The Beat – ‘I Just Can’t Stop It’

By 1980 the ‘second wave of ska’ had firmly found its place in the UK charts. Madness, Selector, Bad Manners and The Specials were having major success, and it was The Beat with their debut album I Just Can’t Stop It who cemented my love of the dance craze. By the grand age of 14 I was already checking out the roots of my chart favourites, listening to soul, ska and sixties, fascinated and obsessed as I was by the history and the culture as well as the music.

The band’s first three chart singles were all taken from this stunning LP. Hands Off She’s Mine, Mirror in the Bathroom and Best Friend were all classic singles with the rest of the album littered with covers and blatant nods towards their ska and rocksteady pioneers. As with The Specials, much of The Beat’s own writing was heavily spiced with political and cultural references born out of Thatcher’s Britain. I loved the energy of Click Click and Two Swords as much as the dubby loose-limbed groove of Jackpot and Whine and Grine, and despite some of the overtly political lyrics and cutting social comment this was still most definitely a ‘pop’ album.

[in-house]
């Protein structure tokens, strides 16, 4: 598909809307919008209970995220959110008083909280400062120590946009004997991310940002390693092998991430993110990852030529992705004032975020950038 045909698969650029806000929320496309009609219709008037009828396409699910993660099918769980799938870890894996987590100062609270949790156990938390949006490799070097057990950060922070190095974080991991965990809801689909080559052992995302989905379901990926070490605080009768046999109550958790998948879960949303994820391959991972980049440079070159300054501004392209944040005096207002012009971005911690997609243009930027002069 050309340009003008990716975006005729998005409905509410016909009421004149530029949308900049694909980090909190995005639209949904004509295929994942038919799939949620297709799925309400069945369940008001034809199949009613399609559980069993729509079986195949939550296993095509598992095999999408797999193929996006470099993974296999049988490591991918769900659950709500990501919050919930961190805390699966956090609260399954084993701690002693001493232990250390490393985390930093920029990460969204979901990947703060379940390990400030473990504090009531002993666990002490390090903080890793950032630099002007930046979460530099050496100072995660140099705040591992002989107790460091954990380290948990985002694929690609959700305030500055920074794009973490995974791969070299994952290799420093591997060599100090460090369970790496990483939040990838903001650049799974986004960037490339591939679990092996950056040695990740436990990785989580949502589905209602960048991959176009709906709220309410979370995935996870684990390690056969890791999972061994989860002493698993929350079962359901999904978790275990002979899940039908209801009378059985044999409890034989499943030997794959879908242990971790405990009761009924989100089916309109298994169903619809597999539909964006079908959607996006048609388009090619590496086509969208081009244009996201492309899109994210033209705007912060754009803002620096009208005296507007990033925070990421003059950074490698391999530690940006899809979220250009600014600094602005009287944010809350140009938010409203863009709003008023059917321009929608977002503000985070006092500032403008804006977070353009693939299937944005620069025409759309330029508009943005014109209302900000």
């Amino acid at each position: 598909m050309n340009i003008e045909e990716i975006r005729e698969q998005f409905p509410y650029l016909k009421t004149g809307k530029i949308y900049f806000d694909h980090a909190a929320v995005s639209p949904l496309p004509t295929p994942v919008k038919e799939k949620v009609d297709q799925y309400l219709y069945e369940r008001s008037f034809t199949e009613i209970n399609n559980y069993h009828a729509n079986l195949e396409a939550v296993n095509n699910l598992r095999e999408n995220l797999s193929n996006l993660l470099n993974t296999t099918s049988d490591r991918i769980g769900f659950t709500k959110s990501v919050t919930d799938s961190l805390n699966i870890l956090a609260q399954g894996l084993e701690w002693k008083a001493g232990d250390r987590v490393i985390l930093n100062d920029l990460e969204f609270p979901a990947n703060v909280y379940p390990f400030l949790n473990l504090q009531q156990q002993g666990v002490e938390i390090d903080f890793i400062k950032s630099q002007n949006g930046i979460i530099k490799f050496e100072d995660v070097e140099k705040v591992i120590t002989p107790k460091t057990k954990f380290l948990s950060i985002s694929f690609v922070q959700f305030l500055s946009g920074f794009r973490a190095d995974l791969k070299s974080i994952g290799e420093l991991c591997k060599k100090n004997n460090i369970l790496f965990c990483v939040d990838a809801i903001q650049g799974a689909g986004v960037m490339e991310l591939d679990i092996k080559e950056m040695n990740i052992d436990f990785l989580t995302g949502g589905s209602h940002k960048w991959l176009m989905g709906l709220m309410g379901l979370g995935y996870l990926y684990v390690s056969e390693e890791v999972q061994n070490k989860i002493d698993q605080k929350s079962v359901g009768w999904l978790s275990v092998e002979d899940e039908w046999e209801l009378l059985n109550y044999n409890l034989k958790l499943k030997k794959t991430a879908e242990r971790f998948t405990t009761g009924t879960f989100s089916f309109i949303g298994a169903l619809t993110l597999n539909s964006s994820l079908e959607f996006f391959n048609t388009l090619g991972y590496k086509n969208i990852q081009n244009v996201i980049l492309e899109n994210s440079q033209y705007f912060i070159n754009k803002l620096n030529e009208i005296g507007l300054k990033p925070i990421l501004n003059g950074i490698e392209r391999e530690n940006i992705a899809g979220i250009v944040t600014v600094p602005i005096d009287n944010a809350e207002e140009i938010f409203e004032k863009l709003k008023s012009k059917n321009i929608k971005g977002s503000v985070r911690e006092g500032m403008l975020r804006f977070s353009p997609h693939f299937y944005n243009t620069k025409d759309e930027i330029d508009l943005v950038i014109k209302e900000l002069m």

It’s with far more than a large dose of dewy-eyed nostalgia that I can listen back to I Just Can’t Stop It, and still love it. Along side other debut albums by The Specials and Madness, I Just Can’t Stop It is the soundtrack to my 15th year. A year of happiness, in no small part due to the sheer energy and excitement of these albums. I remember a constant stream of innocent days full of naive and romantic positivity, and the sheer voyage of musical discovery was already an all-consuming passion.

Quite simply this is an exceptional album, brilliantly of its time and forty years later as socially relevant now as it was then. The lyrics I was devouring as a kid served as my social and political learning, missing as it was at school and at home. Forty years later my views have changed very little. A life well lived not being judged on capital gain, but one’s compassion towards others. That plus a distrust of the elite, questioning how indeed their capital was gained.

“You look like a government minister
Or a high ranking military officer
I don’t think you care
You’re just a big shot, yeah”

– Big Shot

The only down side – the putrid cover of Andy Williams’ Can’t Get Used To Losing You – despite Everett Morton’s perfect mellow ska beat. I didn’t like it then and don’t like it now. Anyway, kids, there’s never a bad time to give your social conscience a jolt, so stream, download or just get this album.